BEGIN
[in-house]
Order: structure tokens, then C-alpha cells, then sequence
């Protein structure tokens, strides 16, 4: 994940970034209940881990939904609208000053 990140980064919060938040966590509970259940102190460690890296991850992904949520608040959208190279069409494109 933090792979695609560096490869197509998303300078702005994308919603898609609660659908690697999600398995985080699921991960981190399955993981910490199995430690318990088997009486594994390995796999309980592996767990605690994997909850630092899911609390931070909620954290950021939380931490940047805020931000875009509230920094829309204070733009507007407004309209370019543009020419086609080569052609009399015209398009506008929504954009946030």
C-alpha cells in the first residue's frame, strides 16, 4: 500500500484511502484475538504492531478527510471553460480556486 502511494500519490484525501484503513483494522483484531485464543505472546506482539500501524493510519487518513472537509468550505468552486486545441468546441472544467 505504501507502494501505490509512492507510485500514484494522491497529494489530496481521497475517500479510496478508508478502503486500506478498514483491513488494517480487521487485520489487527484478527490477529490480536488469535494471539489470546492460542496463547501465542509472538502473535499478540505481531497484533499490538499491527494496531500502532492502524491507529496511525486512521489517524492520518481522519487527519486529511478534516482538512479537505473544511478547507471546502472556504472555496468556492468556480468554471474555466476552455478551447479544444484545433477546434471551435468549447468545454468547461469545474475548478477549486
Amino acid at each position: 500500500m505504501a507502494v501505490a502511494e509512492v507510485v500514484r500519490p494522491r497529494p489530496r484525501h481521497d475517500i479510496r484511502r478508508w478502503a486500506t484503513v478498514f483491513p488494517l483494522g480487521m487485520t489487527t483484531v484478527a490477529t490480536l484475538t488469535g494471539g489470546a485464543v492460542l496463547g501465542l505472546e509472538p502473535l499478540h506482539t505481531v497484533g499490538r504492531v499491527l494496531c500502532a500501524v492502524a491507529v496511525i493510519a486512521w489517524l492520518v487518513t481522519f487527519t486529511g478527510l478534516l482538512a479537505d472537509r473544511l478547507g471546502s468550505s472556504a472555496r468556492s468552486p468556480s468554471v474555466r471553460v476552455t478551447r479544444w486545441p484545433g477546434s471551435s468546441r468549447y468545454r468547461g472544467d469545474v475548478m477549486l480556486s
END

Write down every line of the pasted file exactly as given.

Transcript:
[in-house]
Order: structure tokens, then C-alpha cells, then sequence
């Protein structure tokens, strides 16, 4: 994940970034209940881990939904609208000053 990140980064919060938040966590509970259940102190460690890296991850992904949520608040959208190279069409494109 933090792979695609560096490869197509998303300078702005994308919603898609609660659908690697999600398995985080699921991960981190399955993981910490199995430690318990088997009486594994390995796999309980592996767990605690994997909850630092899911609390931070909620954290950021939380931490940047805020931000875009509230920094829309204070733009507007407004309209370019543009020419086609080569052609009399015209398009506008929504954009946030």
C-alpha cells in the first residue's frame, strides 16, 4: 500500500484511502484475538504492531478527510471553460480556486 502511494500519490484525501484503513483494522483484531485464543505472546506482539500501524493510519487518513472537509468550505468552486486545441468546441472544467 505504501507502494501505490509512492507510485500514484494522491497529494489530496481521497475517500479510496478508508478502503486500506478498514483491513488494517480487521487485520489487527484478527490477529490480536488469535494471539489470546492460542496463547501465542509472538502473535499478540505481531497484533499490538499491527494496531500502532492502524491507529496511525486512521489517524492520518481522519487527519486529511478534516482538512479537505473544511478547507471546502472556504472555496468556492468556480468554471474555466476552455478551447479544444484545433477546434471551435468549447468545454468547461469545474475548478477549486
Amino acid at each position: 500500500m505504501a507502494v501505490a502511494e509512492v507510485v500514484r500519490p494522491r497529494p489530496r484525501h481521497d475517500i479510496r484511502r478508508w478502503a486500506t484503513v478498514f483491513p488494517l483494522g480487521m487485520t489487527t483484531v484478527a490477529t490480536l484475538t488469535g494471539g489470546a485464543v492460542l496463547g501465542l505472546e509472538p502473535l499478540h506482539t505481531v497484533g499490538r504492531v499491527l494496531c500502532a500501524v492502524a491507529v496511525i493510519a486512521w489517524l492520518v487518513t481522519f487527519t486529511g478527510l478534516l482538512a479537505d472537509r473544511l478547507g471546502s468550505s472556504a472555496r468556492s468552486p468556480s468554471v474555466r471553460v476552455t478551447r479544444w486545441p484545433g477546434s471551435s468546441r468549447y468545454r468547461g472544467d469545474v475548478m477549486l480556486s